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Old 03-30-2007, 06:55 PM
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Default Ray Chapman Memorial Found, Refurbished, Displayed

Posted By: Dave Hornish

Saw this on the ESPN web site but I'm sure it's everywhere now:

CLEVELAND -- Tucked away and forgotten for years, a plaque commemorating one of baseball's darkest moments has been brought back to life.

A 175-pound bronzed memorial for Ray Chapman, the Cleveland Indians shortstop killed when he was hit in the head with a pitch in a 1920 game, was recently rediscovered after decades in storage.

Now refurbished, it will be displayed as one of the signature pieces in the new Heritage Park, a walkthrough exhibit beyond the center-field wall at Jacobs Field honoring Cleveland's Hall of Famers and the Indians' history.

"It's absolutely beautiful," said Jim Folk, Indians vice president of operations, admiring the once-hidden treasure. "This was a lucky accident."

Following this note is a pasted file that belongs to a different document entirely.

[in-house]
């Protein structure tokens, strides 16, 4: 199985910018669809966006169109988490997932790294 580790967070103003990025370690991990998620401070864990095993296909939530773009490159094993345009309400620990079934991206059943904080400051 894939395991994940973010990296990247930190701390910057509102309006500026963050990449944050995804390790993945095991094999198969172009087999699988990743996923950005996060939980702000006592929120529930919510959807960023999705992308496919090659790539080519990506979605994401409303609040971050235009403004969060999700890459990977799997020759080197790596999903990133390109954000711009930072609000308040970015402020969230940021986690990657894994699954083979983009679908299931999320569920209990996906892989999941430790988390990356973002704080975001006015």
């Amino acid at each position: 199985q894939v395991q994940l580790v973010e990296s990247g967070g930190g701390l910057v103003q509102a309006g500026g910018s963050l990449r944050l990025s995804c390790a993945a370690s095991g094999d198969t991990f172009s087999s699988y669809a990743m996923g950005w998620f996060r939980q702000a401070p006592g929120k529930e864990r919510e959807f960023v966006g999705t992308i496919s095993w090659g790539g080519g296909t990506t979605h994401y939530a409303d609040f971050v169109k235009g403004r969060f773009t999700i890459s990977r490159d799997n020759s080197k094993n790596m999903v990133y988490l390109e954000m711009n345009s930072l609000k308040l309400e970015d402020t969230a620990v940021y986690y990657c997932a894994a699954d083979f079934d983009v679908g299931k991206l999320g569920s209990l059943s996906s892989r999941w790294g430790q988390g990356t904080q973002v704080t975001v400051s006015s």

Chapman was one of the Indians' most popular players. "Chappie," as he was known to everyone, was struck in the temple by Carl Mays of the New York Yankees at the Polo Grounds on Aug. 16, 1920. Chapman passed away from his injury the next morning.

The beaning came before the advent of batting helmets, and the 29-year-old Chapman was hit so hard that Mays, a renowned submariner and spitballer, thought the ball had come off Chapman's bat. He fielded the ball and threw to first.

"Chapman didn't react at all," said Rod Nelson of the Society of American Baseball Research, who has culled through dozens of newspaper articles on Chapman's death. "It was at twilight and it froze him."